If you want to do ocean touring; I mean if you REALLY want to do ocean touring (2 plus days, etc) you will really want to get a boat dedicated to that purpose, and the SOT, or whatever, for your fishing and gravel grinding, etc.

I have a plastic kayak for going up places like Widgeon Creek where I know I’m going to be getting hung up on the bottom frequently. But I also got myself an ocean touring kayak last summer, and let me say it is SWEET! Makes every minute on the ocean pure joy and contentment. I won’t tell you what model it is, because I have found that every boat fits each paddler differently.

I went to Ecomarine (they have 3 locations, one of which is on Granville Island, the other at Jericho Beach, not sure where the third one is) and demo’d no less than SIX kayaks with them. (Not counting the other 3 o 4 I couldn’t fit in that I tried on the dock before even getting into the water). Deep Cove Kayaks also has a huge selection of boats, too. Either place will be more than accommodating if you tell them you’d like to rent for 2 or 3 hours, but would like to try different boats. DO IT!

Some say you can’t tell in a half hour paddle what your boat is going to be like. While I won’t disagree, I could tell A LOT in that half hour with each boat. I went from the sheltered calm waters of Granville Island out into the waves of English Bay (so I could know how they felt in both conditions). The first boat felt like I had bricks on the end of each paddle. The next one rode way too much over the waves for my taste, the third didn’t track as well as I liked, etc. But then I got to the fifth one. Oooh that lovely fifth one. Tracked like a dream, good compromise of slicing through the waves versus feeling like a bobbing seagull, and the comfort of the cockpit. Wow. I got out into English Bay laid back…and laughed. It was pure joy, and I knew it was pretty much what I wanted. After trying one more, I was convinced.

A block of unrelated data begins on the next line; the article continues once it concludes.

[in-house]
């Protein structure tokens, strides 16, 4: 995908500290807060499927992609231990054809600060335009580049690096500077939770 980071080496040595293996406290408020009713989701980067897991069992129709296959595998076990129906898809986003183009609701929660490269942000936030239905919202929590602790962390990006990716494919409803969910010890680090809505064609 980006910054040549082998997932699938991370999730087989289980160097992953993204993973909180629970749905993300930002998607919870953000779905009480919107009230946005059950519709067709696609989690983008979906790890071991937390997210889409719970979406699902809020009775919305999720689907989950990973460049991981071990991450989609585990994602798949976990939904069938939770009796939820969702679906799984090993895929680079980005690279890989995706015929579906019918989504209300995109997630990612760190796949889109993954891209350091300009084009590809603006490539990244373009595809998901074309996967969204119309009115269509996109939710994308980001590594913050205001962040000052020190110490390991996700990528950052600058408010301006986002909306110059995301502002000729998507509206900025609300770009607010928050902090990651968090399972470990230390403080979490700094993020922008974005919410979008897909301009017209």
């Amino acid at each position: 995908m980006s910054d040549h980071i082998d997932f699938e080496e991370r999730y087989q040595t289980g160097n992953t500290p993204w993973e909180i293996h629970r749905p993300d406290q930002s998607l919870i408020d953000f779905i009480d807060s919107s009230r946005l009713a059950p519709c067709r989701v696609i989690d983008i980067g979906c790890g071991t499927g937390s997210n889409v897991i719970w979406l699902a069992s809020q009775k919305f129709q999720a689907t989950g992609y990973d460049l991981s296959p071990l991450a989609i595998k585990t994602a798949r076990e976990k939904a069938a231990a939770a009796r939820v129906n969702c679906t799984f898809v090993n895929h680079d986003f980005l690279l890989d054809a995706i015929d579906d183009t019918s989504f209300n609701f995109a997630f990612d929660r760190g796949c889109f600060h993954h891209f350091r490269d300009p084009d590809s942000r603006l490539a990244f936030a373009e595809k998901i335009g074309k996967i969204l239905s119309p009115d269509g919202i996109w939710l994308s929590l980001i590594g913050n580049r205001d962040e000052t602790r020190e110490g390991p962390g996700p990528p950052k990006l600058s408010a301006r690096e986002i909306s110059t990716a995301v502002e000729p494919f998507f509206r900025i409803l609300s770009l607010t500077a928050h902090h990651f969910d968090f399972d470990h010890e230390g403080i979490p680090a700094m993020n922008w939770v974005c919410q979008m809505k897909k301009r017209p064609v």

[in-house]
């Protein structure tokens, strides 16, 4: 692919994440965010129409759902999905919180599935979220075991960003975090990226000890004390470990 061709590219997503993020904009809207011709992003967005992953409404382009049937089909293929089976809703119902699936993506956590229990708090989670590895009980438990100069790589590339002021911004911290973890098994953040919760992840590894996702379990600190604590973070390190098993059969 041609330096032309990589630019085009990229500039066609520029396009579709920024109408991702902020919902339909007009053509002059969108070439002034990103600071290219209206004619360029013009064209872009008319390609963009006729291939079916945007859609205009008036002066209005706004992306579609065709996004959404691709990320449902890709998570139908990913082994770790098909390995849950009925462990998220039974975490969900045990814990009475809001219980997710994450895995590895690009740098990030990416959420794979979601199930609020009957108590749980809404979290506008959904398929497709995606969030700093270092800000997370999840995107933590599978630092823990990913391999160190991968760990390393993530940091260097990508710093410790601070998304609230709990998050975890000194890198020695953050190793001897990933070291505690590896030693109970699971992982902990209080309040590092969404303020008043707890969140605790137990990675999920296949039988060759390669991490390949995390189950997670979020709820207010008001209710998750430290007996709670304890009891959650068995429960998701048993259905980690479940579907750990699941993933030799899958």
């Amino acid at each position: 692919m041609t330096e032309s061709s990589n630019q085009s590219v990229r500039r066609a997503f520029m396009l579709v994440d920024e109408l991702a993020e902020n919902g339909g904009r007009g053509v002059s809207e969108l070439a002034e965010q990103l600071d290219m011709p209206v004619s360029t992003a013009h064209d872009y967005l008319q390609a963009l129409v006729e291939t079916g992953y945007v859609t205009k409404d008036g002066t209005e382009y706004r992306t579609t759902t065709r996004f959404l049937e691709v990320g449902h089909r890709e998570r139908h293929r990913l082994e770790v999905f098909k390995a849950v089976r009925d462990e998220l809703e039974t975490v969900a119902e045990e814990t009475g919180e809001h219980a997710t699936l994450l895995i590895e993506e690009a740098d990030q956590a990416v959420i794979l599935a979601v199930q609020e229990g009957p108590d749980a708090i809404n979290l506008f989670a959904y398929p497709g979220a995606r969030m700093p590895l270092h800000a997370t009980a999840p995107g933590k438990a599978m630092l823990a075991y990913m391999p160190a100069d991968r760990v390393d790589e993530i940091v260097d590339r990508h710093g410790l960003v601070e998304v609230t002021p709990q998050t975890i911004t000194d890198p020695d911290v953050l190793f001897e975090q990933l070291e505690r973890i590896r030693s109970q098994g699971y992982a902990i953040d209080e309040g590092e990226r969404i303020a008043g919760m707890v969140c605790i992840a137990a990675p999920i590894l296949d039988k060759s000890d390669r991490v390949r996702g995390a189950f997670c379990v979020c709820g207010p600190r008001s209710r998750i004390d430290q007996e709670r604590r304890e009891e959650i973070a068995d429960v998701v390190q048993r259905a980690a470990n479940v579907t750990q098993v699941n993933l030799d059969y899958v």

I bought that boat, and now I never want to get off the water, no matter how long my trip has been. 1, 2, 3, even 5 days, and I still don’t want to get out of my kayak at the end of it. Honestly, I think if you try to get a boat that is a compromise, you’ll spend your whole time not happy in either setting.

Get the touring boat, and get out and experience what this beautiful B.C. coast has to offer!

what kind

– Last Updated: Apr-16-08 12:49 PM EST –

one that meets your skills and can provide the platform for learning more.

The water is cold and you're coming from a no-self-rescue rec. boat. I would stick with high stability kayaks that respond well to paddler skills.

Necky Manitou 14 and learning rescues. There's all kinds of $$$ kayaks out there but it makes more sense to focus on skills development than the boat in the pictures.

Don't look at $3000 "sea kayaks" until you've taken lessons in the plastic equivalents in the conditions they're designed for.


More suggestions
I realize many have responded withgreat information and suggestions. In this case i just cant pass up adding my 2cents worth. I agree wholeheartedly that the right sized SOT ( favor the Ocean Kayak brand). Would be an appropriate boat for what seems to be your current paddling priority’s. Keep in Mind you are your wife may well need different boats. I have Scupper that I find great for long kayak camping trips(30-50 miles), able to carry the necccesary gear, and forgiving for the various conditions I often encounter. They are also easy to outfit for fishing. Do Keep your Pungo))